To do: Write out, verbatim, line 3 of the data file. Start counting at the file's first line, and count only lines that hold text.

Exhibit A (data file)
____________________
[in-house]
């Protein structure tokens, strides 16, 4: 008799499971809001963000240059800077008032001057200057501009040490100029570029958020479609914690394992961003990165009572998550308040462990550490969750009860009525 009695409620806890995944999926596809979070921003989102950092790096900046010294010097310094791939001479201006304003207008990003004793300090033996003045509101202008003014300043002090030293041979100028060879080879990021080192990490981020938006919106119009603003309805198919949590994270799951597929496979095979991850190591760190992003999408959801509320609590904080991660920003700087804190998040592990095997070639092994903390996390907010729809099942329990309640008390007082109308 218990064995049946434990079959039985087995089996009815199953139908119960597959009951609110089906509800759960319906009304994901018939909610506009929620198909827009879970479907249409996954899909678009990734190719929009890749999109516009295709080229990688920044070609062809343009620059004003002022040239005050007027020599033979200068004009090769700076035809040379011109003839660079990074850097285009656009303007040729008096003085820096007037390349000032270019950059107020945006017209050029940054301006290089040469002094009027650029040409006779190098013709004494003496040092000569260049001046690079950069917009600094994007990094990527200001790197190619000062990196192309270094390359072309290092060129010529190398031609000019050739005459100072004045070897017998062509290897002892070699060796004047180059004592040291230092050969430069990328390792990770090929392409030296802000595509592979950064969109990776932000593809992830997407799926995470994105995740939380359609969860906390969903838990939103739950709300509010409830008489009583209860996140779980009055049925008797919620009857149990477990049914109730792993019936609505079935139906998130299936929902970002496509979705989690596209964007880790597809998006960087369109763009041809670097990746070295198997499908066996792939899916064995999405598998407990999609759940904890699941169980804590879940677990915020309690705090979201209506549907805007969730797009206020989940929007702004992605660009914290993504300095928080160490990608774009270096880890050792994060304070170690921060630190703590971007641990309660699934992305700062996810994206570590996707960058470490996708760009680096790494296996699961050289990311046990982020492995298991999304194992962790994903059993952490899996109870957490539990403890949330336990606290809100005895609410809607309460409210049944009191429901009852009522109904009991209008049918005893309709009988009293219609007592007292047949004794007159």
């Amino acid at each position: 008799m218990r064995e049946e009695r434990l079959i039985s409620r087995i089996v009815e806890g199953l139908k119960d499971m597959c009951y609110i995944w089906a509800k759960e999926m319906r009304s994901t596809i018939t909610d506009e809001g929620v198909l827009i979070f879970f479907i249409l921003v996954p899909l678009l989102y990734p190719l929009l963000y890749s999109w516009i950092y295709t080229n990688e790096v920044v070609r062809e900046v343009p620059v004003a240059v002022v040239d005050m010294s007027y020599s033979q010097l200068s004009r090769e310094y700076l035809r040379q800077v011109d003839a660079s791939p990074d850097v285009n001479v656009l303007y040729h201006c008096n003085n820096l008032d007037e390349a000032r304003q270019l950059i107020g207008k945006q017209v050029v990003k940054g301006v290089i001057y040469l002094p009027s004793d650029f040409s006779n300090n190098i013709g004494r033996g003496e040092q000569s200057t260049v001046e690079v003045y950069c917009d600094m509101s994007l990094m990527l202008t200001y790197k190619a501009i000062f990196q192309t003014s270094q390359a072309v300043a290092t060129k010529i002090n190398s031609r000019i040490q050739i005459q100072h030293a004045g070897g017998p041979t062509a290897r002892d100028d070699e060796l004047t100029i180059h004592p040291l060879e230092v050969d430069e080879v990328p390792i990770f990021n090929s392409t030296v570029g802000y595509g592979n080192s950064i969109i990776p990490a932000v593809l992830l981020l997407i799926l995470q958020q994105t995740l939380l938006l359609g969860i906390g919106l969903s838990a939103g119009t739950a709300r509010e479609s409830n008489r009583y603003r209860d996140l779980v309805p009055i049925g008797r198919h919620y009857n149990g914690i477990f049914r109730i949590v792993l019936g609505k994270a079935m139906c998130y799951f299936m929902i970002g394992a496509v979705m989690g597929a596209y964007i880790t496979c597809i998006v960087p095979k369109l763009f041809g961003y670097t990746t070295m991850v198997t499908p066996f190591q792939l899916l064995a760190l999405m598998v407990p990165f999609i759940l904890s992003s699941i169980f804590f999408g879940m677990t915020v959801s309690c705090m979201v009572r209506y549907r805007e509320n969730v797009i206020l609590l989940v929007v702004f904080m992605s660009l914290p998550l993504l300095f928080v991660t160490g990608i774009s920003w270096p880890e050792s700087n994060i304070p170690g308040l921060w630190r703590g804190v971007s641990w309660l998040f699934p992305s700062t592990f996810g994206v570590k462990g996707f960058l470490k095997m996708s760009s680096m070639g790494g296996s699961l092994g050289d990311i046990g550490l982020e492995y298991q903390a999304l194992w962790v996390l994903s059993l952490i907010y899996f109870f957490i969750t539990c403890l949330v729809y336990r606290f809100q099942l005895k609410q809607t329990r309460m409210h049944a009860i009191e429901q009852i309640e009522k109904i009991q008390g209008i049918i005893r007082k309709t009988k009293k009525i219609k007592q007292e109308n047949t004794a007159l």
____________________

């Amino acid at each position: 008799m218990r064995e049946e009695r434990l079959i039985s409620r087995i089996v009815e806890g199953l139908k119960d499971m597959c009951y609110i995944w089906a509800k759960e999926m319906r009304s994901t596809i018939t909610d506009e809001g929620v198909l827009i979070f879970f479907i249409l921003v996954p899909l678009l989102y990734p190719l929009l963000y890749s999109w516009i950092y295709t080229n990688e790096v920044v070609r062809e900046v343009p620059v004003a240059v002022v040239d005050m010294s007027y020599s033979q010097l200068s004009r090769e310094y700076l035809r040379q800077v011109d003839a660079s791939p990074d850097v285009n001479v656009l303007y040729h201006c008096n003085n820096l008032d007037e390349a000032r304003q270019l950059i107020g207008k945006q017209v050029v990003k940054g301006v290089i001057y040469l002094p009027s004793d650029f040409s006779n300090n190098i013709g004494r033996g003496e040092q000569s200057t260049v001046e690079v003045y950069c917009d600094m509101s994007l990094m990527l202008t200001y790197k190619a501009i000062f990196q192309t003014s270094q390359a072309v300043a290092t060129k010529i002090n190398s031609r000019i040490q050739i005459q100072h030293a004045g070897g017998p041979t062509a290897r002892d100028d070699e060796l004047t100029i180059h004592p040291l060879e230092v050969d430069e080879v990328p390792i990770f990021n090929s392409t030296v570029g802000y595509g592979n080192s950064i969109i990776p990490a932000v593809l992830l981020l997407i799926l995470q958020q994105t995740l939380l938006l359609g969860i906390g919106l969903s838990a939103g119009t739950a709300r509010e479609s409830n008489r009583y603003r209860d996140l779980v309805p009055i049925g008797r198919h919620y009857n149990g914690i477990f049914r109730i949590v792993l019936g609505k994270a079935m139906c998130y799951f299936m929902i970002g394992a496509v979705m989690g597929a596209y964007i880790t496979c597809i998006v960087p095979k369109l763009f041809g961003y670097t990746t070295m991850v198997t499908p066996f190591q792939l899916l064995a760190l999405m598998v407990p990165f999609i759940l904890s992003s699941i169980f804590f999408g879940m677990t915020v959801s309690c705090m979201v009572r209506y549907r805007e509320n969730v797009i206020l609590l989940v929007v702004f904080m992605s660009l914290p998550l993504l300095f928080v991660t160490g990608i774009s920003w270096p880890e050792s700087n994060i304070p170690g308040l921060w630190r703590g804190v971007s641990w309660l998040f699934p992305s700062t592990f996810g994206v570590k462990g996707f960058l470490k095997m996708s760009s680096m070639g790494g296996s699961l092994g050289d990311i046990g550490l982020e492995y298991q903390a999304l194992w962790v996390l994903s059993l952490i907010y899996f109870f957490i969750t539990c403890l949330v729809y336990r606290f809100q099942l005895k609410q809607t329990r309460m409210h049944a009860i009191e429901q009852i309640e009522k109904i009991q008390g209008i049918i005893r007082k309709t009988k009293k009525i219609k007592q007292e109308n047949t004794a007159l």